Electronics > Projects, Designs, and Technical Stuff

Show off your IC graves...

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david77:
I just had to fix my home made audio preamp, so I got this idea.
I thought it might be nice to show what kind of IC graves we used to build before the
widespread use of microcontrollers.

So, here goes one of mine. It is still in use everyday, it's the control logic of the preamp in my
Hifi system.
There are 5 buttons: Channel up/down, Tape 1, Tape 2, Mute. The logic turns relais on and off
according to wich button you press. The Tape 1, 2 and Mute function are simply some 74109 ff's
switching relais on and off.
The channel up/down buttons increase or decrease a 74192 decimal up/down counter. This puts out
BCD code (4 wires) wich shows the select channel on a nixie tube and triggers the input relais. The BCD
code is decoded with 7445 BCD-to-decimal decoders. There's some more stuff around the 74192 to limit
the count to 1...8.
On the back there's a tacked on board containing the "reset logic", this puts everything into a defined
state at power-up.
It could be done with one single micro...but I used 19 TTL IC's. The whole thing draws something like 800mA @ 5V!
I have to say, though, I learned something designing this. Wouldn't do that again, probably :P




Anybody got any sins like this still lying around or even in use?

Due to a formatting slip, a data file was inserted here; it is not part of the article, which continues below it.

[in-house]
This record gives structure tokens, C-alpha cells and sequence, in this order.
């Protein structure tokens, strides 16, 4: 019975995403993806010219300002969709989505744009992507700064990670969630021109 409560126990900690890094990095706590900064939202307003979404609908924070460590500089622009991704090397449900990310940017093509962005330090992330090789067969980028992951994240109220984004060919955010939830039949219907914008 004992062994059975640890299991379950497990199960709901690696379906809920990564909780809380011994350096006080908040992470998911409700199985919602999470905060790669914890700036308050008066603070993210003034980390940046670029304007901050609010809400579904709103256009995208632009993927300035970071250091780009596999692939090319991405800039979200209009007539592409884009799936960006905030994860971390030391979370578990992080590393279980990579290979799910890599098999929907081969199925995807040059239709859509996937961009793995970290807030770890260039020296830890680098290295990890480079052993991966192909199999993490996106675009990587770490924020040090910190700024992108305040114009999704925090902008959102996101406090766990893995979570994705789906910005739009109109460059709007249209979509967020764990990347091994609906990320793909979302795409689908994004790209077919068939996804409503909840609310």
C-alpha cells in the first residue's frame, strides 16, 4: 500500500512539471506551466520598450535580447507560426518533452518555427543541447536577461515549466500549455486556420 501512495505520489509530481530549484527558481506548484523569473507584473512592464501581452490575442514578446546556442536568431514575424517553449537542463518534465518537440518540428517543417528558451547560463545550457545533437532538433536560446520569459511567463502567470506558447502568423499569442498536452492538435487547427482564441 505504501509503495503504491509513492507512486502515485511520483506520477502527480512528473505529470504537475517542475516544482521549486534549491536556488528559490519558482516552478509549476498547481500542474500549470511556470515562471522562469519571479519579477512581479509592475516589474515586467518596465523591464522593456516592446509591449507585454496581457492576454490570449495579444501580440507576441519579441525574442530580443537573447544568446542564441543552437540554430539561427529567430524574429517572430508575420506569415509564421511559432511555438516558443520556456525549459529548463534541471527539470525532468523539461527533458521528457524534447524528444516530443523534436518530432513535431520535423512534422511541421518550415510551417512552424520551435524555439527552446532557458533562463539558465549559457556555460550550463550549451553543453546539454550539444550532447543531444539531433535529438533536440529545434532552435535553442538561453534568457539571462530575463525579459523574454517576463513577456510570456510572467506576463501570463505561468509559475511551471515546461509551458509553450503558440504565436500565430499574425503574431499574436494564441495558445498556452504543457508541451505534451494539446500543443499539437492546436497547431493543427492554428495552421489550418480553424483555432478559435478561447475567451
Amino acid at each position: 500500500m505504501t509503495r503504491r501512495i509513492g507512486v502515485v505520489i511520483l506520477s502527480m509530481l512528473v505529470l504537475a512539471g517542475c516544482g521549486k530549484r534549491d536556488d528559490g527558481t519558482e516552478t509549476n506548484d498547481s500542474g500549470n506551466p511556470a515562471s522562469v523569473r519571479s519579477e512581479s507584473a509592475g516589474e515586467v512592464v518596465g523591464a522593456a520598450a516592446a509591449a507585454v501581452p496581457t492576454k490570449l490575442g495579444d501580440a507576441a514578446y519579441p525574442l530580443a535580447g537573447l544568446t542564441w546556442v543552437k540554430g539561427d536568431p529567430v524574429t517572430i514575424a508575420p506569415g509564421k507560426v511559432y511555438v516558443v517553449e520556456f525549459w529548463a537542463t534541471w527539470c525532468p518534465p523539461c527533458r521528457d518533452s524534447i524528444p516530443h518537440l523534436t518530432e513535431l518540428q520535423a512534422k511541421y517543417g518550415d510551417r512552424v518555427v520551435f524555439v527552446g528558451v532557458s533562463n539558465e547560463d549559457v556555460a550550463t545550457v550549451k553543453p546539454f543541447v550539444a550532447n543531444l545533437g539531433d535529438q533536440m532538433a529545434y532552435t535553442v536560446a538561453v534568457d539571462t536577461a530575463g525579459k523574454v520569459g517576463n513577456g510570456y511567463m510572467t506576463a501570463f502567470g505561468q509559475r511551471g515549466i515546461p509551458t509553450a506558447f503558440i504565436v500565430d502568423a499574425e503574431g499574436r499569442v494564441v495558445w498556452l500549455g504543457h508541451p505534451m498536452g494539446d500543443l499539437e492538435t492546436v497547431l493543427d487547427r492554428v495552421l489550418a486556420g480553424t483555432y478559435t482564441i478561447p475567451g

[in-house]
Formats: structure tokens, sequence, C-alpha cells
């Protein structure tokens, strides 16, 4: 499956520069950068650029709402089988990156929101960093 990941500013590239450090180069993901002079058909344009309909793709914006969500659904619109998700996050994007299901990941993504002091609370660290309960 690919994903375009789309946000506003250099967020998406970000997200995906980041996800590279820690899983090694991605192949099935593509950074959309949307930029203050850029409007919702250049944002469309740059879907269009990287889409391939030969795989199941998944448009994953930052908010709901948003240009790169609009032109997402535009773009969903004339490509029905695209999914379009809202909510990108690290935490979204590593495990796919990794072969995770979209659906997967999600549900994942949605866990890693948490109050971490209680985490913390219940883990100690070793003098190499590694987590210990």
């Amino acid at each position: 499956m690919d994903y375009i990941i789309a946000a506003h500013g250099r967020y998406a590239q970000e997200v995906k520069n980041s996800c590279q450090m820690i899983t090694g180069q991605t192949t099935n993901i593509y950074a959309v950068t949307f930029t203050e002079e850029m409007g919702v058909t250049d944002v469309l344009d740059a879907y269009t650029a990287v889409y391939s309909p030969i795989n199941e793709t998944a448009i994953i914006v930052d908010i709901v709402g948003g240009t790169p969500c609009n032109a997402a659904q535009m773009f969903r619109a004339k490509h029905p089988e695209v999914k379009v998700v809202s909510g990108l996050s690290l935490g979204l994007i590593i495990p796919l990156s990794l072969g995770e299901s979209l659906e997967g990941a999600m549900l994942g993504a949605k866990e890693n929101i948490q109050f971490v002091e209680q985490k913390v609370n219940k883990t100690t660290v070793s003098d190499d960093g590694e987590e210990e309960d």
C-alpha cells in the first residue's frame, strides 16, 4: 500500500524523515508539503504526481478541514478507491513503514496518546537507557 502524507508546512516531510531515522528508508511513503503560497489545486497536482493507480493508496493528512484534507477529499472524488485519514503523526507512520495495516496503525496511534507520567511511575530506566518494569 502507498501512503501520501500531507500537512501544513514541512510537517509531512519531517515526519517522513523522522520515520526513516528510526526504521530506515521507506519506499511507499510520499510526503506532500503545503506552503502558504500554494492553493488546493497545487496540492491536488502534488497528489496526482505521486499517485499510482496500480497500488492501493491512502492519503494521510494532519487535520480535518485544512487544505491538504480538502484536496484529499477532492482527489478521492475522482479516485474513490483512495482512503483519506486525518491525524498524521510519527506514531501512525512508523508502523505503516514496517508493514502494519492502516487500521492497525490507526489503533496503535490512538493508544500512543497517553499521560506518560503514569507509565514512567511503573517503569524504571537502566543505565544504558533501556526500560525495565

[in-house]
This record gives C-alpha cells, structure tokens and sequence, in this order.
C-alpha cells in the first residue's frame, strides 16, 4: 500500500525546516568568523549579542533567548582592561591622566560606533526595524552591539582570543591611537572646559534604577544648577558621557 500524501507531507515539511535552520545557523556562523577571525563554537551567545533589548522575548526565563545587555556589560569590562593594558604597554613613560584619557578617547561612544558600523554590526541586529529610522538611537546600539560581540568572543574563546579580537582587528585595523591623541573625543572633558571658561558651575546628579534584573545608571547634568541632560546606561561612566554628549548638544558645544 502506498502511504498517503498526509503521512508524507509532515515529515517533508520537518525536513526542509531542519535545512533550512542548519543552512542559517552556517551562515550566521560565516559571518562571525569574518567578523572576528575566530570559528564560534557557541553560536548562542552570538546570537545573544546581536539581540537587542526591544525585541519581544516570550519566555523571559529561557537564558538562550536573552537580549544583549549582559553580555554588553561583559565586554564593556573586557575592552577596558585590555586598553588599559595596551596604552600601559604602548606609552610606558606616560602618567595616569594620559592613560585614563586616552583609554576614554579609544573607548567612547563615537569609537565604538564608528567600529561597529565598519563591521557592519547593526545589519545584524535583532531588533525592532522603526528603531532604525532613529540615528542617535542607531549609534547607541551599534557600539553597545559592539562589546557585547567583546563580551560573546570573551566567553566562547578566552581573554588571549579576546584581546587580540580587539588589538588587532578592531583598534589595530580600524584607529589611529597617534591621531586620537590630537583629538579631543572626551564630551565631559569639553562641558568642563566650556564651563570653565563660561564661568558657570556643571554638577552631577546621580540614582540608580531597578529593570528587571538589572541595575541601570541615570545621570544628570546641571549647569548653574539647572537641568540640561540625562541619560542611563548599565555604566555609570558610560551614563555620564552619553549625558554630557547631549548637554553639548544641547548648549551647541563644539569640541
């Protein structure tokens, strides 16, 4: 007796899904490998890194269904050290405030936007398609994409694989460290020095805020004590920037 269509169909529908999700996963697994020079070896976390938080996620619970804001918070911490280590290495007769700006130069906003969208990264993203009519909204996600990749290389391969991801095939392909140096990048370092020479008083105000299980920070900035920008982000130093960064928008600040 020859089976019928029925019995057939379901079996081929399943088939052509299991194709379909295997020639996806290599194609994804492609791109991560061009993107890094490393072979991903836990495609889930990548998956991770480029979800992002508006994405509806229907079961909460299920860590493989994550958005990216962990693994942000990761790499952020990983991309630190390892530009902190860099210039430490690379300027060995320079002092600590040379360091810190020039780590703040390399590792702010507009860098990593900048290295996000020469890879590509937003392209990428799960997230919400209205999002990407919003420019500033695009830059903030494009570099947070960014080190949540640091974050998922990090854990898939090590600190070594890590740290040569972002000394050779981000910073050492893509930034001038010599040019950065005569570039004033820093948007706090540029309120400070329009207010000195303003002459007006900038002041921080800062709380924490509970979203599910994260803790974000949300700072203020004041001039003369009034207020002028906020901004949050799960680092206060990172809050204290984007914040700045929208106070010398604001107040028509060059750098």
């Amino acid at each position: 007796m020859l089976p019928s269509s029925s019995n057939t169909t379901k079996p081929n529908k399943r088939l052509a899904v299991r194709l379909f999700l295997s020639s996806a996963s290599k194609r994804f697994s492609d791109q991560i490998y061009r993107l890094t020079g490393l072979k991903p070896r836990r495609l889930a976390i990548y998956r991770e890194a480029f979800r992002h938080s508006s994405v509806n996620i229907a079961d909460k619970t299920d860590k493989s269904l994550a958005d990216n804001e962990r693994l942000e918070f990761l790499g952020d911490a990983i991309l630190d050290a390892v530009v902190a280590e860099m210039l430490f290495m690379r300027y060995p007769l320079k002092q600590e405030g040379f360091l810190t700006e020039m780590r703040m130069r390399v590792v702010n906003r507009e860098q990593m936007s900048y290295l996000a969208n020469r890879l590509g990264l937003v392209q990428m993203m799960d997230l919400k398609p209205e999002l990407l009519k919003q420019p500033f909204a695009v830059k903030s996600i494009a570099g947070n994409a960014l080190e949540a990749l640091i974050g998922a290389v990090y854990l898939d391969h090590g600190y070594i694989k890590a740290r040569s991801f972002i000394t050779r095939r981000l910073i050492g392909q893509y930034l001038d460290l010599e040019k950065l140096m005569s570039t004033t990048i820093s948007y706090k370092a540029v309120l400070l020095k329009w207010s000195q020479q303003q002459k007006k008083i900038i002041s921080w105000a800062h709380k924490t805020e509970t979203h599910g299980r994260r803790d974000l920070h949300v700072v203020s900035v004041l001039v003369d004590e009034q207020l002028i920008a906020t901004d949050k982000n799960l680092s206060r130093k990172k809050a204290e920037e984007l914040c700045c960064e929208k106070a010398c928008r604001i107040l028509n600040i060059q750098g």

EDIT: Just for the record: This circuit hasn't failed. What had failed was the P87LPC764 micro that
is responsible for the IR remote control! That was a project pulished in ELEKTOR magazine.

Zero999:
Why didn't you integrate the functionality into the P87LPC764?

I nearly made a bathroom fan timer consisting of a quad NAND, a 555 timer and a counter but changed the design to an MCU when I got around to buying a programmer.

Simon:
yea what really kicked me into MCU's was that I wanted to do a voltage indicator for a car/bike and saw that I could make it fully customizable and more functional with an 8 pin micro versus a 14 pin quad opamp chip

Mechatrommer:
@david77: great project! nothing substitutes DIY. u are lucky you got the chance to learn and done it that most youngsters will miss these days (mcu), including me (but i'm not young anymore :P)

david77:
I didn't integrate that into the P87LPC764 at the time simply because I didn't know how.
I knew my basic logic circuits though. And I had a shitload of old 74xx components and wanted to
learn how to really use them. So I came up with this.

In the end it's much like writing a piece of software, only you have to find a solution in hardware.
I wouldn't do this now, though my knowledge of mcu's is still very much limited I'd use a mcu and learn
some more about them. For me learning by doing works best.

For something like a bathroom fan timer I'd still use the trusty old 555... Why not?

@shafri: I'm not that young anymore...29...quite old for some.

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